02.11.17 1 02.11.17 2 02.11.17 3

May to David   Office    2.11.17

My dear David,

Yesterday we raffled the picture and got 75/- for it. It was won by one of the staff girls I am glad to say. Goods are still pouring in. I have finished the boy’s jersey in green and a tam o’shanter. Next Friday is Lord Mayor’s Show Day, and the chief wants to celebrate it by letting the girls show their goods up here to their friends, and to the wives of the chiefs if they care to come. The General Manager said he would not have anyone up to the Office, but the chief may overrule him, as he has before for us.

I had a letter from Mrs Heberden the other night. I meant to have brought it up and quoted pieces from it, but forgot so will try Monday.

There is no news. Very busy. Things are going on as usual. They are very busy indeed, or think they are, on the ground floor, so that last evening, at closing time, Maud popped in and said she was fearfully worried and was sure she would be dismissed, so I conclude she has made some trivial fault or omission that does not matter at all.

If ever I take to journalism (which I ought to do according to “our palmist”) I shall write a book on temporary clerks. This is what happened yesterday:-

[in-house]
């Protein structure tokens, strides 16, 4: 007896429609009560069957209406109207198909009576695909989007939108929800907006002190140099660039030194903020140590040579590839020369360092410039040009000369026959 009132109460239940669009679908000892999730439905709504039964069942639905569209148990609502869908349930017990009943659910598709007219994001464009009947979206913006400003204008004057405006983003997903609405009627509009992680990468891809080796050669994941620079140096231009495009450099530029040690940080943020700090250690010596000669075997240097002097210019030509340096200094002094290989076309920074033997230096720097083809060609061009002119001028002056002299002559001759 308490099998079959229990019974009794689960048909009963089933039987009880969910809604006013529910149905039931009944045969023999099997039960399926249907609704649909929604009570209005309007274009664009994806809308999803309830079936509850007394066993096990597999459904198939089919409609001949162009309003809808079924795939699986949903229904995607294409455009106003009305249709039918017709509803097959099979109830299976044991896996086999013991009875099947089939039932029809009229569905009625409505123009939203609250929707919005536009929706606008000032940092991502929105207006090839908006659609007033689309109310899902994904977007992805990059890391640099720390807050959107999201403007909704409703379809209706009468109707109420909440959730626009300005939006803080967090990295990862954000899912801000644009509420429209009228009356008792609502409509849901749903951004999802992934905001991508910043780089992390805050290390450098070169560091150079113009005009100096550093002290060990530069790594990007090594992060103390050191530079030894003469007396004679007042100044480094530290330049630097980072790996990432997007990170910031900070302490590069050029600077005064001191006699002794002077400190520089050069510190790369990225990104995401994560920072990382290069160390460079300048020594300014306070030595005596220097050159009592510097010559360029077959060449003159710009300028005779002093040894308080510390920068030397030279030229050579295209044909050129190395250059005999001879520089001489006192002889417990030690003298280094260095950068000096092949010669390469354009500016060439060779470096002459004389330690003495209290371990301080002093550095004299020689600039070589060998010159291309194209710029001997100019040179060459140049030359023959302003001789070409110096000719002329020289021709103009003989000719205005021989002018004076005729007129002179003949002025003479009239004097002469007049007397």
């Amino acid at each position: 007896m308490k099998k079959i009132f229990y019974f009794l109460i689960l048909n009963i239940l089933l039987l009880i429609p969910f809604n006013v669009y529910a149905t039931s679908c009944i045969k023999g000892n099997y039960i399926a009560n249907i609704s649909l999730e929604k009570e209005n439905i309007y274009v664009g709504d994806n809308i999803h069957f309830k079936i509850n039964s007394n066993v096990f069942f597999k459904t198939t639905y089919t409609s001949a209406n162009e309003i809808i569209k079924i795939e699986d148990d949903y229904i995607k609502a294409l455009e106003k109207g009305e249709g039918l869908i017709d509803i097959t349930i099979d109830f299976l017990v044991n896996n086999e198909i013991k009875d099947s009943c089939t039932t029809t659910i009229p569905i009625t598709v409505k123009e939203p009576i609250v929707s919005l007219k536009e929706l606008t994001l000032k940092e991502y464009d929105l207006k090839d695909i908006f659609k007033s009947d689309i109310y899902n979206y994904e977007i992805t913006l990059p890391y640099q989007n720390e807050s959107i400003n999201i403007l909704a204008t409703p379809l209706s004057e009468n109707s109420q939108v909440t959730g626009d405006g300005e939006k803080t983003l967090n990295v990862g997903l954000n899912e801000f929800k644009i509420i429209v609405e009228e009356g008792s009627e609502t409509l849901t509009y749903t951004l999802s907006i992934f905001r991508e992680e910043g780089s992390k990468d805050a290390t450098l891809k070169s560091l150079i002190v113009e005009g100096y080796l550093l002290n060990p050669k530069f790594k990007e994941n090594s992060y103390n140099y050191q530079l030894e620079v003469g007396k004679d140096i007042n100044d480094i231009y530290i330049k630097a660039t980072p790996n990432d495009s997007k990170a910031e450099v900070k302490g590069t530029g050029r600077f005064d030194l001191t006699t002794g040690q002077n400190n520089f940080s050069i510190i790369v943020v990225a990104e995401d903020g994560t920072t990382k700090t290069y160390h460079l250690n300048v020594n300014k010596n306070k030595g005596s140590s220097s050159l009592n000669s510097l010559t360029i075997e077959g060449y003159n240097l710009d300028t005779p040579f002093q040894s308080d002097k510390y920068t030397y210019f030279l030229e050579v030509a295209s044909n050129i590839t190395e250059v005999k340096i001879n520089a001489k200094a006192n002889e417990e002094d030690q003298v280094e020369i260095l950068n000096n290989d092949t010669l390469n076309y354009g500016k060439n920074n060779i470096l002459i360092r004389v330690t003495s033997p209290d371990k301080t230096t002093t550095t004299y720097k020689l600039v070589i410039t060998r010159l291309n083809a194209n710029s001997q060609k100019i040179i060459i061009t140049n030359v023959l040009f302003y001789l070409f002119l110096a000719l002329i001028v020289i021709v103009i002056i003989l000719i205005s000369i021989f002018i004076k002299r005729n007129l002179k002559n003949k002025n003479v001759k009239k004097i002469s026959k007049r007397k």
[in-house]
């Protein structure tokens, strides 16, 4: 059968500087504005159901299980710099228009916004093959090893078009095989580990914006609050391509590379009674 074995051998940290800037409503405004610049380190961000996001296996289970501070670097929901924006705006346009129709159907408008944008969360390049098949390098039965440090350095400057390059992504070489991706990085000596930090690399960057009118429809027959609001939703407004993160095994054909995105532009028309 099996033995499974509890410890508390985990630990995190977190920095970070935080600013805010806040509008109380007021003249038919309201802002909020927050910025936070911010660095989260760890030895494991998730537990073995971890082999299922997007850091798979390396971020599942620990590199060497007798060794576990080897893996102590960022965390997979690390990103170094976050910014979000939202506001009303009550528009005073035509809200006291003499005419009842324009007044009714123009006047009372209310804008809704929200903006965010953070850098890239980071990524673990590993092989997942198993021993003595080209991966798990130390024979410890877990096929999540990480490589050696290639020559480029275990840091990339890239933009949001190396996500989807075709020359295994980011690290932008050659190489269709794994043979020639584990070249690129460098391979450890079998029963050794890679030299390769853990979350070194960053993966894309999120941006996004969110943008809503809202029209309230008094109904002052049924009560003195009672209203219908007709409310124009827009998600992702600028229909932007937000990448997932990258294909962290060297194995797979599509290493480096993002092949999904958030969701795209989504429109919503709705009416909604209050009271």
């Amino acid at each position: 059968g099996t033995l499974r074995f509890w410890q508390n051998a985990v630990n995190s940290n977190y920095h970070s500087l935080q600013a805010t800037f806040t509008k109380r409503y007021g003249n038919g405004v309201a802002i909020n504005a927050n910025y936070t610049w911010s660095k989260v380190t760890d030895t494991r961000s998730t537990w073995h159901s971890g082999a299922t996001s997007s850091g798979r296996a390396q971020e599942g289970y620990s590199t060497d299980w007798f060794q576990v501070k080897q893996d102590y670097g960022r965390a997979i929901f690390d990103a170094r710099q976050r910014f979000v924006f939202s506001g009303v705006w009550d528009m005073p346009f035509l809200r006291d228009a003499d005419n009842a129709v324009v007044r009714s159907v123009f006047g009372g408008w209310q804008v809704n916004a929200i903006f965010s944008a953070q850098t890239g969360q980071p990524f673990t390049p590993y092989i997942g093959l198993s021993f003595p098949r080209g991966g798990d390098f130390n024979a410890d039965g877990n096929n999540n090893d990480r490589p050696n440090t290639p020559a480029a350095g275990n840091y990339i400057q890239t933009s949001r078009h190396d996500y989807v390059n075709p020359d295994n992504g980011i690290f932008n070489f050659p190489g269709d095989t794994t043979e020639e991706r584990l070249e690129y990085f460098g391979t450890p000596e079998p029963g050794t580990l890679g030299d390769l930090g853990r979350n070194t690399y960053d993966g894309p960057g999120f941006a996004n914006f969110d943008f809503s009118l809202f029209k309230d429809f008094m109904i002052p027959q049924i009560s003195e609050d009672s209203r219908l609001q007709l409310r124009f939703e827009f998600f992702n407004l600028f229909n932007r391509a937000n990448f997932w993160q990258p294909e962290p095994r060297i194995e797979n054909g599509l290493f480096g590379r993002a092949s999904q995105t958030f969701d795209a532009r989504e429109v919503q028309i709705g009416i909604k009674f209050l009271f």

There is a man, named Threadgold, who spends his day running about for other people, though he is called a clerk. By the bye, the supers spend half their time looking for others, and the other half quarrelling with them when found. The said Threadgold came up to me for the seventieth time about 4.0. Then came half an hours lull. Then a pompous creature of huge dimensions without any sideways sailed slowly and magistically in. On reaching my desk he bowed very carefully. I was expecting an accident but it didn’t come. Then in a ridiculous small voice he asked “Is Mr Threadgold up here?” Now my room is not large enough to stow away men. I said “No; I have not seen him for ½ hour.” Slowly but surely he girated, after giving another bow. In course of time he disappeared out of the doorway. Fortunately it is a good sized doorway. Ten minutes later Threadgold came in. He is the man with the strawberry nose. I said to him, “Someone has been enquiring after you”, to which he replied while handing me a drafted letter, “yes, Miss, it was to tell me to take this letter up to you”, and he slowly and sadly wandered off.

It was almost an hour ago when I started this letter. In the meantime we have priced another big packet of goods (are you not tired of hearing about the Sale?) and now the salaries have arrived, so I must leave off and dole out.

Goodbye; shall be glad to hear from you.